With my question, I accomplish two objectives. The first is to put the error into perspective. OK, so the package went to Dallas instead of Denver. Yes, it’s an inconvenience. Yes, it’s a breakdown in service. Yes, it shouldn’t have happened. But it wasn’t a life-or-death transgression. And it certainly wasn’t a failure…why?
Because, in a dynamic, progressive organization, THERE’S NO SUCH THING AS FAILURE. As the proverbial saying goes, “you either succeed or learn.” And I certainly don’t want an organization where people are fearful of reporting their challenges. No, I want an honest organization, one in which people have the courage to speak up…to confess…or celebrate…to learn.
Which leads me to my typical follow-on question…”what went wrong with the system that allowed this to happen, I ask?” Yes, many mistakes are simple human error…or are they? My belief is that such errors are the result of a hole in a system. A projector that was supposed to be in the package wasn’t. A call that was supposed to be scheduled didn’t make the calendar. A vendor that was supposed to deliver on a certain day was misinformed. These are more likely systems issues as opposed to people issues.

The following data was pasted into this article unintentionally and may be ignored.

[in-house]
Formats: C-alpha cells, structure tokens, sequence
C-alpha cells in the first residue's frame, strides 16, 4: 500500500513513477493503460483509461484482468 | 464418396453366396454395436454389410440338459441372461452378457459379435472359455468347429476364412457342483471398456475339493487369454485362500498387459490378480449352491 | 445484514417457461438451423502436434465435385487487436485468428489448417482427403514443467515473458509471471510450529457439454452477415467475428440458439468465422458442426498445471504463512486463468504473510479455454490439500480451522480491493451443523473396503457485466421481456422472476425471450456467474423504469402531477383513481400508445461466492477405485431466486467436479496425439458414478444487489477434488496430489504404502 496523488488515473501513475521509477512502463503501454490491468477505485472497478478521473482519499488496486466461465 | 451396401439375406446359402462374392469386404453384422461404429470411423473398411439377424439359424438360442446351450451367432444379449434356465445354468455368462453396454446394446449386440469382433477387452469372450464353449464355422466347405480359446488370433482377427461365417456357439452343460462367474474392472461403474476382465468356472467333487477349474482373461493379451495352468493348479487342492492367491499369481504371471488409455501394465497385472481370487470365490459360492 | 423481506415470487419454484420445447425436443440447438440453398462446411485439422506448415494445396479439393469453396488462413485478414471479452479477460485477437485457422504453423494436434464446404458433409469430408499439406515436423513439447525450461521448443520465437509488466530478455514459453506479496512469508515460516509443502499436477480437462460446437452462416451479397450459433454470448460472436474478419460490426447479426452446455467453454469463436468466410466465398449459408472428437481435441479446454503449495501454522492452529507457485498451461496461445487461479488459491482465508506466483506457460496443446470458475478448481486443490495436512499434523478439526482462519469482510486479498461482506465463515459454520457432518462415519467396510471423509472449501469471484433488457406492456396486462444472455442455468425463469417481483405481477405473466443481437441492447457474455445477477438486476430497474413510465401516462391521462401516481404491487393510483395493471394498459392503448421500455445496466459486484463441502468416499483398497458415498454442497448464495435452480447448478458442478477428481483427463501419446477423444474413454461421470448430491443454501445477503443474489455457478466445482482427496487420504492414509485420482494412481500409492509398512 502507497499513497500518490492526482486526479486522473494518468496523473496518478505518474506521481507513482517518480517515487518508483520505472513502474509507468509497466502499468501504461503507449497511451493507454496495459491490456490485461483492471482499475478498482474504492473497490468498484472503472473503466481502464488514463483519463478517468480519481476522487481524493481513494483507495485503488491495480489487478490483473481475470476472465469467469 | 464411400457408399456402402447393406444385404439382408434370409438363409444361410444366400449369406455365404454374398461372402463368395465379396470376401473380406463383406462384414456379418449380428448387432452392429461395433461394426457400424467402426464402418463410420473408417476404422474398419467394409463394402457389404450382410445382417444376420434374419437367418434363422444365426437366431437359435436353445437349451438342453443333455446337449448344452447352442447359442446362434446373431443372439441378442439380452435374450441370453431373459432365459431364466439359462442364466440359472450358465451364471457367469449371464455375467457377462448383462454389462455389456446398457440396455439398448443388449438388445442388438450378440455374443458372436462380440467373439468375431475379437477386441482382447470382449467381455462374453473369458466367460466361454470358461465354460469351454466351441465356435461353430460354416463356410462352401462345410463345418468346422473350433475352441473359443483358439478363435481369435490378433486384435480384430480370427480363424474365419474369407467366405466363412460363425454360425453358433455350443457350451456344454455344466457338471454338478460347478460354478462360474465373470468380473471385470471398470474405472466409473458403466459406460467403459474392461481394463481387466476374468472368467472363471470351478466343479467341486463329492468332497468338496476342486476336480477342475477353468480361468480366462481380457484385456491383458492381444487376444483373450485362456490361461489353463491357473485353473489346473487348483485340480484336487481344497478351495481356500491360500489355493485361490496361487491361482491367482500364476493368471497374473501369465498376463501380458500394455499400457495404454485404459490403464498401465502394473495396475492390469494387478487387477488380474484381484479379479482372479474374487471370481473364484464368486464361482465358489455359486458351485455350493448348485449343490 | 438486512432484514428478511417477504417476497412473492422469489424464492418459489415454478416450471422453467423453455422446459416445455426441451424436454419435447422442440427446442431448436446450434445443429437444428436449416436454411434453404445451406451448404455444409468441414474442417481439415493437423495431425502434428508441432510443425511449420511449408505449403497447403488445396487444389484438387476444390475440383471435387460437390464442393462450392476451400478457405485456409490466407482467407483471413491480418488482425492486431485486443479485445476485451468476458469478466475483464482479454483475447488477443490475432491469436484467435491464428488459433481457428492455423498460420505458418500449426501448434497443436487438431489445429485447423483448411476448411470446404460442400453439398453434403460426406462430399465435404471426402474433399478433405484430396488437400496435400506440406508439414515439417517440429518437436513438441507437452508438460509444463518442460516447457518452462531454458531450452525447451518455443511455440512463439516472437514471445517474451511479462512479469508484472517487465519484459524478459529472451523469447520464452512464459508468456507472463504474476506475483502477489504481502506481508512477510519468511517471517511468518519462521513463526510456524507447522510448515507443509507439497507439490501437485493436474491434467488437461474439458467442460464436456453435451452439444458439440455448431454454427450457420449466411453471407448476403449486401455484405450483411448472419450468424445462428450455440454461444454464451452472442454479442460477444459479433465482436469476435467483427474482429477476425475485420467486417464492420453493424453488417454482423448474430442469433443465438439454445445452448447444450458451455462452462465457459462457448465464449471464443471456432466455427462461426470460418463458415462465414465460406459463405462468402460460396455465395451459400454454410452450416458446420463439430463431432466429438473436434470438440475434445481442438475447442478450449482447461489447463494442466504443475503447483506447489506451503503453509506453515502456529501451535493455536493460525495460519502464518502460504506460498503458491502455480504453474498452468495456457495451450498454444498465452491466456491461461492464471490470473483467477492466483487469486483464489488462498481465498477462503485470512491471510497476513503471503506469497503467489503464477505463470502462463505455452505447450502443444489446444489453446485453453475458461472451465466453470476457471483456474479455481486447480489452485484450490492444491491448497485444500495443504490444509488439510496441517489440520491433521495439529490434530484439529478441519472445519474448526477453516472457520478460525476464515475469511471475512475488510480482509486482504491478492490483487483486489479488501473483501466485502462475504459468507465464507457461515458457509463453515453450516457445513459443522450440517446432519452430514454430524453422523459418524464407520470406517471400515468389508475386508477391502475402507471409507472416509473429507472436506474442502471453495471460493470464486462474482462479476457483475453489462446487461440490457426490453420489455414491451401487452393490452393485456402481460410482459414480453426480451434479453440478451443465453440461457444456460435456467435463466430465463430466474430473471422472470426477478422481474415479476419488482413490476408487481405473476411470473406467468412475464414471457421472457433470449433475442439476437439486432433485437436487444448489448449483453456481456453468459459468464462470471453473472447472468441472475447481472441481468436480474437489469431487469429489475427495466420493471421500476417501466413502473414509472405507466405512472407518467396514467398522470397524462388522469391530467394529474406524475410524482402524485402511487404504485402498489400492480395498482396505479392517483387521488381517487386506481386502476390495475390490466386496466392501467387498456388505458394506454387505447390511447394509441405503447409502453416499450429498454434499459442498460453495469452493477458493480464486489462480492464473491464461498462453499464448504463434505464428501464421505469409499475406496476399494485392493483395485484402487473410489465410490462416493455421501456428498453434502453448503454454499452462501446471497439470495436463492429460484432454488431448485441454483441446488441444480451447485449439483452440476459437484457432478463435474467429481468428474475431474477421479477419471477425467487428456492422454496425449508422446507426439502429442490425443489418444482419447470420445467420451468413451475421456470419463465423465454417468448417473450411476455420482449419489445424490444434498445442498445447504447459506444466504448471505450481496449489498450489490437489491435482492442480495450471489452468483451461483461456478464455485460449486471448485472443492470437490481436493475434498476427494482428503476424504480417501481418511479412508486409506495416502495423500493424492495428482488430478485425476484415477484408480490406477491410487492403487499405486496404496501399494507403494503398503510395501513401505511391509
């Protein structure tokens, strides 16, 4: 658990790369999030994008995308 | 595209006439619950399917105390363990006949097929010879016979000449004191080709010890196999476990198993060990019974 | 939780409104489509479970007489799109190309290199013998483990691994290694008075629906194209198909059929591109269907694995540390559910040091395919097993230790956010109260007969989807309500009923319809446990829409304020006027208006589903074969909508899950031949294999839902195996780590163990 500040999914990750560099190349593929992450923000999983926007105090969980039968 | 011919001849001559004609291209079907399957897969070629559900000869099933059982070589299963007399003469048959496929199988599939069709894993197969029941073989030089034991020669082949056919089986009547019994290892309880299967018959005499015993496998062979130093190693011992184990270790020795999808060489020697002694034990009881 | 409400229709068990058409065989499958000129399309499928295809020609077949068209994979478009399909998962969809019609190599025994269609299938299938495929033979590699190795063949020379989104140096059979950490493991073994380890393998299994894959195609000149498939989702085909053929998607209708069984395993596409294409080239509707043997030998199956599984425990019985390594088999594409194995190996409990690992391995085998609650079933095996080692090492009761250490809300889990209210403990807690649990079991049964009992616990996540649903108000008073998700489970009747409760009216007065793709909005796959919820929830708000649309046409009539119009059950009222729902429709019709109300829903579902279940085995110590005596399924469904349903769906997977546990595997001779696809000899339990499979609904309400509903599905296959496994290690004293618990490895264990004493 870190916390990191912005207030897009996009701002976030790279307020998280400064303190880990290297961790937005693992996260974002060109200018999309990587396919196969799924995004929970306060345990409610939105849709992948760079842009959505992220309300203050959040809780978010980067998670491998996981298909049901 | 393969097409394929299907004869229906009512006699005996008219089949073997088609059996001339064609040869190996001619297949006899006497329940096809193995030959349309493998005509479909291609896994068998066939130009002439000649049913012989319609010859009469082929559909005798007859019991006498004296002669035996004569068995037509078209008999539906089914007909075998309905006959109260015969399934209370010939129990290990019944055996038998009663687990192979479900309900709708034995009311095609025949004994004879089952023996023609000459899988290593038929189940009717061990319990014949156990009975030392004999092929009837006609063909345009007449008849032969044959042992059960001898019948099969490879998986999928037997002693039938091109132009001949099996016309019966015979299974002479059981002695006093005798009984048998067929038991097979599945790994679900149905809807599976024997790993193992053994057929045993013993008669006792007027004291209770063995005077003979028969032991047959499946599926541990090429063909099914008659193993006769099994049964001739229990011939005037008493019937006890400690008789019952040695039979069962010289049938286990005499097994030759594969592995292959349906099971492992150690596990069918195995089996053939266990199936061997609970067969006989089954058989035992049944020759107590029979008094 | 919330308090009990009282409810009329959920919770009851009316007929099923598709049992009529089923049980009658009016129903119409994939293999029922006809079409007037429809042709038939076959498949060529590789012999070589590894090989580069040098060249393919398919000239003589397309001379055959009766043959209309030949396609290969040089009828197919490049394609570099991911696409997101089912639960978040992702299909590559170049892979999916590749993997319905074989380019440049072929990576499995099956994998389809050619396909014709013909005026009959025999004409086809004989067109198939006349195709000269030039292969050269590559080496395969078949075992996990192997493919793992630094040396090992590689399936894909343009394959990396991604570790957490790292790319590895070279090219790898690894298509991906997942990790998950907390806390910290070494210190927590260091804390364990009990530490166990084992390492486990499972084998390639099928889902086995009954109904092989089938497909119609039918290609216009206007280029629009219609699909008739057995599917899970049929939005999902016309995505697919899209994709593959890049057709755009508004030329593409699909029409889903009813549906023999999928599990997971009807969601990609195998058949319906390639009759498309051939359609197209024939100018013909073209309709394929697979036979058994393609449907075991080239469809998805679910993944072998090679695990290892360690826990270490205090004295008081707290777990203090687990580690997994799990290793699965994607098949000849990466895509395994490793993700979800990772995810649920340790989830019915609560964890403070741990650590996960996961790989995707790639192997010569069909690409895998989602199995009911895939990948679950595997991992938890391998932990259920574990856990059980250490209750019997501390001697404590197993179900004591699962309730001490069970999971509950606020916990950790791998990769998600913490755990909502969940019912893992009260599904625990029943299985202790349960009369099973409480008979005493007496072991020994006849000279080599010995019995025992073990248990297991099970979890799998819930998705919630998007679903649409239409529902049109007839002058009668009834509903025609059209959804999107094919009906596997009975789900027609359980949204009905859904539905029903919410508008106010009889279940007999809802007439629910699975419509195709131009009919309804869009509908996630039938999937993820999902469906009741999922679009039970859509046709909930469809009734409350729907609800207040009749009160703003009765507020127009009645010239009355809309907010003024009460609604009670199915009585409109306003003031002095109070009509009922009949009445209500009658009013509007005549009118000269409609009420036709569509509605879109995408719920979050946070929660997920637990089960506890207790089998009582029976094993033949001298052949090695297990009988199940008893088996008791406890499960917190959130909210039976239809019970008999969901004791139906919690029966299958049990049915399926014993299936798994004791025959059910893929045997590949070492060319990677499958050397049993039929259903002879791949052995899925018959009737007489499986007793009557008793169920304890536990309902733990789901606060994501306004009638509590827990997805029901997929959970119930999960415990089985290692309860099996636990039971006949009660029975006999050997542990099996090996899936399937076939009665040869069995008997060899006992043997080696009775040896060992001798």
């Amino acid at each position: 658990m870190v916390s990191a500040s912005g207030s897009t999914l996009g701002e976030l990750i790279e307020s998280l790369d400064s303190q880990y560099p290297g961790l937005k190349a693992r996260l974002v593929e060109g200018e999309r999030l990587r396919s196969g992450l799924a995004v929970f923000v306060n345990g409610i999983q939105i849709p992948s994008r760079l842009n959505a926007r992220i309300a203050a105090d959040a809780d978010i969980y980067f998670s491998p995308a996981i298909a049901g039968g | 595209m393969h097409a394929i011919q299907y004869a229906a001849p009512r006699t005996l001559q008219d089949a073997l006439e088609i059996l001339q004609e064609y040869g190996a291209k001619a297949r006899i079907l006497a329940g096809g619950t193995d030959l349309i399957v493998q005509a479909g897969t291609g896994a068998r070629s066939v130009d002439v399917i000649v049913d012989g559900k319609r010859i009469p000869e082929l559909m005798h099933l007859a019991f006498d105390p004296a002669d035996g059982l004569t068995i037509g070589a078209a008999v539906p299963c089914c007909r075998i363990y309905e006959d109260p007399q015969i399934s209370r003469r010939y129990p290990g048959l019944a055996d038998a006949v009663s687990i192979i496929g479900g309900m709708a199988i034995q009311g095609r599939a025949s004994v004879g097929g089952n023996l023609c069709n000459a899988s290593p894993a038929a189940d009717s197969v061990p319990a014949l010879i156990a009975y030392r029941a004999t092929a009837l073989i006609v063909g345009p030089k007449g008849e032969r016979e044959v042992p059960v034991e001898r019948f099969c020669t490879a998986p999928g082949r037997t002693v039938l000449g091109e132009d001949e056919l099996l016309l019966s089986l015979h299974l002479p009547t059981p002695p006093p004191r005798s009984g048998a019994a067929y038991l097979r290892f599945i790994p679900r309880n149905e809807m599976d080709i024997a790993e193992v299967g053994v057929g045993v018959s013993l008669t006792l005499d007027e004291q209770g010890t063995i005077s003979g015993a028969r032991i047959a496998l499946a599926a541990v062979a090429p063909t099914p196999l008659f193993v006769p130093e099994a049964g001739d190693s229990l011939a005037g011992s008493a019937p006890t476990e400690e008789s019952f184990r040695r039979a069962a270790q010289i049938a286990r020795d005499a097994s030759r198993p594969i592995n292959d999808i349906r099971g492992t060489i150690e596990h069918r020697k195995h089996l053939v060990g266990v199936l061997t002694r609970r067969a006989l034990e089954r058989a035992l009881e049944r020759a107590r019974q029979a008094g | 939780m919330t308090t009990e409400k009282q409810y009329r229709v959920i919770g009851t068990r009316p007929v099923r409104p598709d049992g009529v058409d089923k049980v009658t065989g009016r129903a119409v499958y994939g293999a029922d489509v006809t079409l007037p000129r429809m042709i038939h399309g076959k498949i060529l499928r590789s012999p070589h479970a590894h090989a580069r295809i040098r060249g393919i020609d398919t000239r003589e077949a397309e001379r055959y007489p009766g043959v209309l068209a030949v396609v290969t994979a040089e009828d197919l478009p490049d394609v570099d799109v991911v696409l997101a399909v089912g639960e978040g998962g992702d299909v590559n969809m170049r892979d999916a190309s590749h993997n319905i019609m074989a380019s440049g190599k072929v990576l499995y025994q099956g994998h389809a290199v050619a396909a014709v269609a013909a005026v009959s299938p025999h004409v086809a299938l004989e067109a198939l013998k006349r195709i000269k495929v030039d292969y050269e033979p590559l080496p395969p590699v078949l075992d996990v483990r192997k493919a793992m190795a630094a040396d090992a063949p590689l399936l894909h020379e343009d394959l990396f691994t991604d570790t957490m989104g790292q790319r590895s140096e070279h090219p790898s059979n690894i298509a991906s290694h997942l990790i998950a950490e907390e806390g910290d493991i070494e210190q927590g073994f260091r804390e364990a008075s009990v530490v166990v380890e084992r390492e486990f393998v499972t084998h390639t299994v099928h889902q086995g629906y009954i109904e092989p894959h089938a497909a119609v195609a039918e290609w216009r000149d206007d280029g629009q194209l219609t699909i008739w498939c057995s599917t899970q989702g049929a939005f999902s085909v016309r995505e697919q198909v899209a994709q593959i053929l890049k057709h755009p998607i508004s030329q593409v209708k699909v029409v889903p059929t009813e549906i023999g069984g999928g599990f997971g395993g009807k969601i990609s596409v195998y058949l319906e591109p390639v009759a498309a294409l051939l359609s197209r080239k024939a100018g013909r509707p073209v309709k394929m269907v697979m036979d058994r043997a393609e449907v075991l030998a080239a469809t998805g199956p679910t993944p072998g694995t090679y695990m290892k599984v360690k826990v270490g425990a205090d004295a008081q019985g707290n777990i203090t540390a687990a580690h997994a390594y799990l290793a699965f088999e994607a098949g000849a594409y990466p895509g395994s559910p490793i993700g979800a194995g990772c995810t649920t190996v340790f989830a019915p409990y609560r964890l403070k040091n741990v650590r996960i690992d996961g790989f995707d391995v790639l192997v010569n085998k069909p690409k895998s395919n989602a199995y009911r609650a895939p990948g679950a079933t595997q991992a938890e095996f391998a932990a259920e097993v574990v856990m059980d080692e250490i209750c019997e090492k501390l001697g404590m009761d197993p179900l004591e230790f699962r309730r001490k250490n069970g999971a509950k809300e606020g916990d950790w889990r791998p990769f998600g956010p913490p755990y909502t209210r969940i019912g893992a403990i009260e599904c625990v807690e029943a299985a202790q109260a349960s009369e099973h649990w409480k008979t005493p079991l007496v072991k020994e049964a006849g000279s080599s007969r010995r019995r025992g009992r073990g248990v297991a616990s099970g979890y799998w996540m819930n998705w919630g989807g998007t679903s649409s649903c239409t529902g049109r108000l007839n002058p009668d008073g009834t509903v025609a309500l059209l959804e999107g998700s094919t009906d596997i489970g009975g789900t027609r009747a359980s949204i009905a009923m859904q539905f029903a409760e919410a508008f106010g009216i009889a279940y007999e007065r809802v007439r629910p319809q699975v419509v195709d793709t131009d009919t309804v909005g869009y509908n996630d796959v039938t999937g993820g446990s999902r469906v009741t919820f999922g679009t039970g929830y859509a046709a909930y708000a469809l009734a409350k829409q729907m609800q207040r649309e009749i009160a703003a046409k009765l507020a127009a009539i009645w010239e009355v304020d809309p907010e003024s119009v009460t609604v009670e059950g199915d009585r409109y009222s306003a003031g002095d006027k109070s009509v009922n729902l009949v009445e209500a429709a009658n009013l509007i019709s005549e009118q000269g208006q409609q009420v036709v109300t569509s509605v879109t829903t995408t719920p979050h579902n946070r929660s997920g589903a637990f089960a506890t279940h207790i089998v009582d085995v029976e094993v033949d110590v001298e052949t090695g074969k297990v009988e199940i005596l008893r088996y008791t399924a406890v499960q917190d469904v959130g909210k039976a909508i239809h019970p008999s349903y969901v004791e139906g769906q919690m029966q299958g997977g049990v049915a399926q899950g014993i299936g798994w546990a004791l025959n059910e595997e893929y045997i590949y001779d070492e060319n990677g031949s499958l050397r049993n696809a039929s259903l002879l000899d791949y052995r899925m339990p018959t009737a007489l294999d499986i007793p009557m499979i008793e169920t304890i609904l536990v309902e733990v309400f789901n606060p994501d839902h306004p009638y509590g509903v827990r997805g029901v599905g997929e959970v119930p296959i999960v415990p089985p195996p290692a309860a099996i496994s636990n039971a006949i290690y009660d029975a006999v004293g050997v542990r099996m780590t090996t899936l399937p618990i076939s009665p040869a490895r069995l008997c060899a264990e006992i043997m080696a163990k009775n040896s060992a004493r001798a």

It’s hard to start blaming someone for such a goof when the means and methodology to the outcome is unclear or the checklist hasn’t been updated in two years…or doesn’t exist at all.
Systems. Successful enterprises are all about them. A system is a set of principles or procedures according to which something is done. It’s an organized framework or method. In the business world, systems are used to achieve repeatable results. Successful practices are built on effective systems. Little is left to chance. Each process has a set of repeatable steps. Little is left to chance.
A key objective of any CEO is to systematize everything. What’s the process? How do we do things here? What steps are required to meet the objective? What might go wrong and how do we fix it if it does? These are the important questions that drive systemization.
Thomas Edison, was asked by a reporter about the invention of the lightbulb, “How did it feel to fail 1,000 times?” Edison replied, “I didn’t fail 1,000 times. The light bulb was an invention with 1,000 steps.” “Great success is built on failure, frustration and even catastrophe.”
So, the next time someone comes to confess an error…or you uncover one…look behind the event itself for the learnings…it’s those that are the keys to long-term success.